By Nate Raymond
WASHINGTON (Reuters) -The U.S. Supreme Court on Monday turned away a Republican former congressman's challenge to a map charting Pennsylvania's U.S. House of Representatives districts that the state's highest court adopted in place of one drawn up by Republican lawmakers.
The justices declined to hear an appeal of a ruling by Pennsylvania's top court endorsing a map backed by a group of Democratic voters after Democratic Governor Tom Wolf vetoed a plan passed by the majority-Republican state legislature.
Pennsylvania has 17 House districts - down one after the state lost population in the most recent national census done in 2020.
The appeal of the February ruling was brought by former U.S. Representative Ryan Costello, who argued that the U.S. Constitution limits the ability of state courts to interfere with maps or rules adopted by state legislatures for federal elections.
Costello, who served in the House from 2015 to 2019, asked that the U.S. Supreme Court take up the case alongside a similar one out of North Carolina it agreed in June to hear to "rein in the state judiciaries' unconstitutional meddling in congressional redistricting decisions."
The North Carolina case, like the Pennsylvania one, involves a map drawn by a Republican-led legislature that a state high court rejected in favor of a different, judicially endorsed redistricting plan.
The Supreme Court in March declined to prevent the court-endorsed maps in both states from being used in primaries and the upcoming the Nov. 9 midterm elections, which will determine if Democrats retain control of the U.S. House.
But the Supreme Court, which has a 6-3 conservative majority, later in June agreed to hear the case out of North Carolina, which seeks to revive a map drawn by Republican state legislators.
In the Pennsylvania case, a group of Democratic voters had argued it was necessary for the judiciary to intervene and to draw new districts before the 2022 election cycle began after the legislature and governor had failed to reach a compromise on a map.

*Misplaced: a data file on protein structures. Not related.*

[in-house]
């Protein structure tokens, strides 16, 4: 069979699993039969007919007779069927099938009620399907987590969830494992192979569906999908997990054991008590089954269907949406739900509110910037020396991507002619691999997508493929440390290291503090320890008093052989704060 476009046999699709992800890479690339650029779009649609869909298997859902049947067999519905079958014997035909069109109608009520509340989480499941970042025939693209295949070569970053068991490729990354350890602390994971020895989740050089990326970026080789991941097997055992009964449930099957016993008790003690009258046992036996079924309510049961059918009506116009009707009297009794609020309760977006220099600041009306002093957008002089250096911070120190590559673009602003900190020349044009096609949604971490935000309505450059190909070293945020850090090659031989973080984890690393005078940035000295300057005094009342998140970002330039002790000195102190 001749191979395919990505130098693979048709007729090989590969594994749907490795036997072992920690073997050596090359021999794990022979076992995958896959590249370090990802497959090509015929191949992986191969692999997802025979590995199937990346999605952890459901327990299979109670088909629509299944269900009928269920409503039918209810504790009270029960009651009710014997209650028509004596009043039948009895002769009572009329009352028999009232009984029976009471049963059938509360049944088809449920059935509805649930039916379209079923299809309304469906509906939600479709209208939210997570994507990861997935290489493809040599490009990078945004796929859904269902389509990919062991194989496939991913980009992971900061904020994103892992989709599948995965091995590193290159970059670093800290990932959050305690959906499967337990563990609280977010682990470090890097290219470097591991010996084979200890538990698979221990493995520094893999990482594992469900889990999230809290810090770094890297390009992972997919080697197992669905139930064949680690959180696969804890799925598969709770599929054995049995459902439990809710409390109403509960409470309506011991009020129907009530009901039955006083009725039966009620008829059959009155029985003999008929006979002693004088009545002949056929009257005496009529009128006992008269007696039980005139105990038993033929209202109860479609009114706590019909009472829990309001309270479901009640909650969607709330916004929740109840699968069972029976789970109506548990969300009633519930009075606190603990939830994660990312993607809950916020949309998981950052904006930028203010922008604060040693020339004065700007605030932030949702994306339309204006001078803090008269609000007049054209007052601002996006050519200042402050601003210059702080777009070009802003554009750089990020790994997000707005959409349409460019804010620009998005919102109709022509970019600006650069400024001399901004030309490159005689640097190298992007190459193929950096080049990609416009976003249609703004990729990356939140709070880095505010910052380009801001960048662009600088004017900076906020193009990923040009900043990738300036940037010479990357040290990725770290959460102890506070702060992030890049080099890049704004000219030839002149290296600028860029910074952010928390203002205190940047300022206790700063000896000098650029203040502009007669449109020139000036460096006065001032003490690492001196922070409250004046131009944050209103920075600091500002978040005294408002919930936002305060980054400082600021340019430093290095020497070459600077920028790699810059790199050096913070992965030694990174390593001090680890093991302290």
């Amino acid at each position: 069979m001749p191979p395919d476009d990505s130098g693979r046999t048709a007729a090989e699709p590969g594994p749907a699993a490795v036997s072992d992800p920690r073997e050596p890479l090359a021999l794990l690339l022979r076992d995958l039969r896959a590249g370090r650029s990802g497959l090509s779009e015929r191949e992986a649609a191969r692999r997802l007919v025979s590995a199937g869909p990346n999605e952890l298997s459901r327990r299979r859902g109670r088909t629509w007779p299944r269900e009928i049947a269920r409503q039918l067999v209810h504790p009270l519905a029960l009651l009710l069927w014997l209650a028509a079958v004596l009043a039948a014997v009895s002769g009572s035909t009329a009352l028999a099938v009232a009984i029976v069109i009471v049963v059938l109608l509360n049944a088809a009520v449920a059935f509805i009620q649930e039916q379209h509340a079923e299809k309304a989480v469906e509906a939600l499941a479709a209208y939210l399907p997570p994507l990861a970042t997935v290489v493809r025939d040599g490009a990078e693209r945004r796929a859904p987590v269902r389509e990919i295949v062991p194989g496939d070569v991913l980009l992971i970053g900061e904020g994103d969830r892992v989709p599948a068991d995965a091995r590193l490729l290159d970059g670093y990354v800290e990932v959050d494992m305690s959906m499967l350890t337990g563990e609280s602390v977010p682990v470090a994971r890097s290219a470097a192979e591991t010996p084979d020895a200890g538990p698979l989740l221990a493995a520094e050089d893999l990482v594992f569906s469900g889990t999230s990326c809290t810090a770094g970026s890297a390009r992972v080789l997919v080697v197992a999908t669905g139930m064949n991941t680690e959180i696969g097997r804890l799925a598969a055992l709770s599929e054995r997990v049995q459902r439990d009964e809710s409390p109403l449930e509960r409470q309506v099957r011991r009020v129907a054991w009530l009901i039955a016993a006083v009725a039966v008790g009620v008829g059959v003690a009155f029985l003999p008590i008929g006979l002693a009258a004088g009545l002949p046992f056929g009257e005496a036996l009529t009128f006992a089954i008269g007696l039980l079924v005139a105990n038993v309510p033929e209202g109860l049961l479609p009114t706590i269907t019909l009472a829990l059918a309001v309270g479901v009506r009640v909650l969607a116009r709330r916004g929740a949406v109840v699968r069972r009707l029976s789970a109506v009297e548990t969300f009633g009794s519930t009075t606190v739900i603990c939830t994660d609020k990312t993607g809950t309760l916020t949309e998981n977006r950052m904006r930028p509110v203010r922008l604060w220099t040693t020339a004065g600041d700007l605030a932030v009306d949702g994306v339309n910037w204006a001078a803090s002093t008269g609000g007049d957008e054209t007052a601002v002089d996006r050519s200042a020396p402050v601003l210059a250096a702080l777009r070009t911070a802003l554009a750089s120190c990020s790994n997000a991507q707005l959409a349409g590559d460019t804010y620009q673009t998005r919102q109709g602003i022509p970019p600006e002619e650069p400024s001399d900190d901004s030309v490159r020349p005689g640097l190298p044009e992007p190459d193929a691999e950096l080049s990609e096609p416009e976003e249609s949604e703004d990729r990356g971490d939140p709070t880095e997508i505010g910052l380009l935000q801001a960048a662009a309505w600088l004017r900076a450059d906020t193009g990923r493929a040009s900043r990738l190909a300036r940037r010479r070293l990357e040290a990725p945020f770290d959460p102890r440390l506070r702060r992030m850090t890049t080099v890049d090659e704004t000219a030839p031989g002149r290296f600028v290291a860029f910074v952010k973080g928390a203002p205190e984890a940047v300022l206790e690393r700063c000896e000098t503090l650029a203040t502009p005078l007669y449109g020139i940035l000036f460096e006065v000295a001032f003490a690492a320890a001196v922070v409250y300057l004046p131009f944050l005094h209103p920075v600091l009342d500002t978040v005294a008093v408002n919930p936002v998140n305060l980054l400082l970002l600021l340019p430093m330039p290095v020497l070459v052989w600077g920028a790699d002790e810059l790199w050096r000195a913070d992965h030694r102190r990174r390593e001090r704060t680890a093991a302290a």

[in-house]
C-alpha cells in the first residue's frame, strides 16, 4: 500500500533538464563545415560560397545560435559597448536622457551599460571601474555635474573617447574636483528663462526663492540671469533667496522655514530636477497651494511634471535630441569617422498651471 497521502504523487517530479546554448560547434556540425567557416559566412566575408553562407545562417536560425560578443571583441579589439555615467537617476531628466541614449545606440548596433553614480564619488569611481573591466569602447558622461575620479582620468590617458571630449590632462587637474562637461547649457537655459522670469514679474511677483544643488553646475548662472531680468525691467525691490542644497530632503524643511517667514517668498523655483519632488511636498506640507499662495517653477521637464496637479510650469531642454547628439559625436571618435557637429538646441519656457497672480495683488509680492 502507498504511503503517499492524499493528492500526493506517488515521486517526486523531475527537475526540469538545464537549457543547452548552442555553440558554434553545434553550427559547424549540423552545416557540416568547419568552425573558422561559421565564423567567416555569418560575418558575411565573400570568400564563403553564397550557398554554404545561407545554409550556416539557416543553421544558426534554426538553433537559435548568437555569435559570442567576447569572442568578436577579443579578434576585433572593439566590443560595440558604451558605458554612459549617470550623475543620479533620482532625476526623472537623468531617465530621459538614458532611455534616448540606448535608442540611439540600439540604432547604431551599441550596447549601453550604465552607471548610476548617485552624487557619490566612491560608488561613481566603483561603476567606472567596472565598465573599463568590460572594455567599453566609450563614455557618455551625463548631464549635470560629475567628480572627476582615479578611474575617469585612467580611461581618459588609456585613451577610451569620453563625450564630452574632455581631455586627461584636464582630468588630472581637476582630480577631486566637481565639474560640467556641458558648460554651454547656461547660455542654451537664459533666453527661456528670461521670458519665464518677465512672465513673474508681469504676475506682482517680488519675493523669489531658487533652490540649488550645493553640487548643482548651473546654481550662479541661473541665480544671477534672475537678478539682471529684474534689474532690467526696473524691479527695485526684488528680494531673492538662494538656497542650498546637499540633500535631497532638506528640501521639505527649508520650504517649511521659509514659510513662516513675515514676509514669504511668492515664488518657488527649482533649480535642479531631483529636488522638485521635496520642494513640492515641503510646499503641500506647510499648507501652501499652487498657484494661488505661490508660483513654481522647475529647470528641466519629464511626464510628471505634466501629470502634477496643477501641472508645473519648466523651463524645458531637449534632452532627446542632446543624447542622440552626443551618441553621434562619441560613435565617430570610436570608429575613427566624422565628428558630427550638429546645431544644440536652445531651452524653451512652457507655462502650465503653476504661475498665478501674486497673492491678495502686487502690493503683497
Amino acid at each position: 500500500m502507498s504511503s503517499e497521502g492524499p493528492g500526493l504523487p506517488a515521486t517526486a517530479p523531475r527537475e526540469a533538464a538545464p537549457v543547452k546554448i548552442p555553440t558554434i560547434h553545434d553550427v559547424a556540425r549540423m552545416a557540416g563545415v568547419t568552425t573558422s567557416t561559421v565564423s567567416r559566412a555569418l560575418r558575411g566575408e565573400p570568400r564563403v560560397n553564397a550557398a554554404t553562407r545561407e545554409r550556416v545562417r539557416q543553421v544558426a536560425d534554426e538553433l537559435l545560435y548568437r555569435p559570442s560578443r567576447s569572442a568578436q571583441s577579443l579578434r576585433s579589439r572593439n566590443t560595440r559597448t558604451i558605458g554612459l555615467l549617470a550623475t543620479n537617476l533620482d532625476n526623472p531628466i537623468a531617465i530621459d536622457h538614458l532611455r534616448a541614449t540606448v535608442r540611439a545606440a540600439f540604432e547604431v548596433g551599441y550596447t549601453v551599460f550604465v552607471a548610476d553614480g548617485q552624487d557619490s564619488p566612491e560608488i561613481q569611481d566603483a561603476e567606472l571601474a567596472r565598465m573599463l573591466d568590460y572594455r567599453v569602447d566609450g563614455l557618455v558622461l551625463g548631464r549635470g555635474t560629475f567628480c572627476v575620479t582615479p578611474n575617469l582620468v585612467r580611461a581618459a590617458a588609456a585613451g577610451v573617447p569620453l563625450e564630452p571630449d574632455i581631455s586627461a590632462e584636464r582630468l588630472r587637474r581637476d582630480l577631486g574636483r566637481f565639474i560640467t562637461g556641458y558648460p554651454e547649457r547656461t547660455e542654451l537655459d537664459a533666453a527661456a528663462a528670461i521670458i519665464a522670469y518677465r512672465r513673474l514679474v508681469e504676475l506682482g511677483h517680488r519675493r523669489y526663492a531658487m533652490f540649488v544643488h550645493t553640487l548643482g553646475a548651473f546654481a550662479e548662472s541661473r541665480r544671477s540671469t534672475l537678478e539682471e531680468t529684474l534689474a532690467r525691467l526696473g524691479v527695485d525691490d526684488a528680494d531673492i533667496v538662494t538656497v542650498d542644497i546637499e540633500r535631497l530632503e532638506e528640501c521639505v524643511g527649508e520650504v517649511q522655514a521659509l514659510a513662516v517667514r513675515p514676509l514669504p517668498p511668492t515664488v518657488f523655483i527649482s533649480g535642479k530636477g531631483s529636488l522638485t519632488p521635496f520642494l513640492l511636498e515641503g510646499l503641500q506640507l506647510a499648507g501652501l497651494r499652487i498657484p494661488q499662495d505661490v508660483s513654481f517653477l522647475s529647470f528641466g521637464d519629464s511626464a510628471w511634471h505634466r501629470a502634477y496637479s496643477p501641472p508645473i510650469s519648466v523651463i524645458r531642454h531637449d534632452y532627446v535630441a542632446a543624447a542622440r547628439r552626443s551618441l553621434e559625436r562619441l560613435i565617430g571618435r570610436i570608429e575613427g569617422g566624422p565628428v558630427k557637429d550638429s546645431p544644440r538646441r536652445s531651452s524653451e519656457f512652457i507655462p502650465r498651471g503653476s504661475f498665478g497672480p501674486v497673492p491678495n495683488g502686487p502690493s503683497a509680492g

Costello's defense of the legislature's map relies on a contentious legal theory called the "independent state legislature doctrine" that is gaining traction in conservative legal circles and, if accepted, would vastly increase politicians' control over how elections are conducted.
Four of the U.S. Supreme Court's six conservative justices have previously expressed interest in having the court resolve whether state courts have authority to reject rules adopted by a state legislature for use in federal elections.
Costello also has argued that under a separate federal law, Pennsylvania should be now required to hold at-large elections until the state's congressional districts are redrawn in a manner he views as legal.
Lawyers for Wolf and the state's secretary of state in a brief had urged the justices to reject Costello's petition, saying he failed to raise his arguments at the state court level and lacked legal standing to pursue the case.
The dispute is one of numerous legal battles in the United States over the composition of electoral districts, which are redrawn each decade to reflect population changes measured in a national census. In most states, such redistricting is done by the party in power, which can lead to map manipulation for partisan gain.
(Reporting by Andrew Chung; Editing by Will Dunham)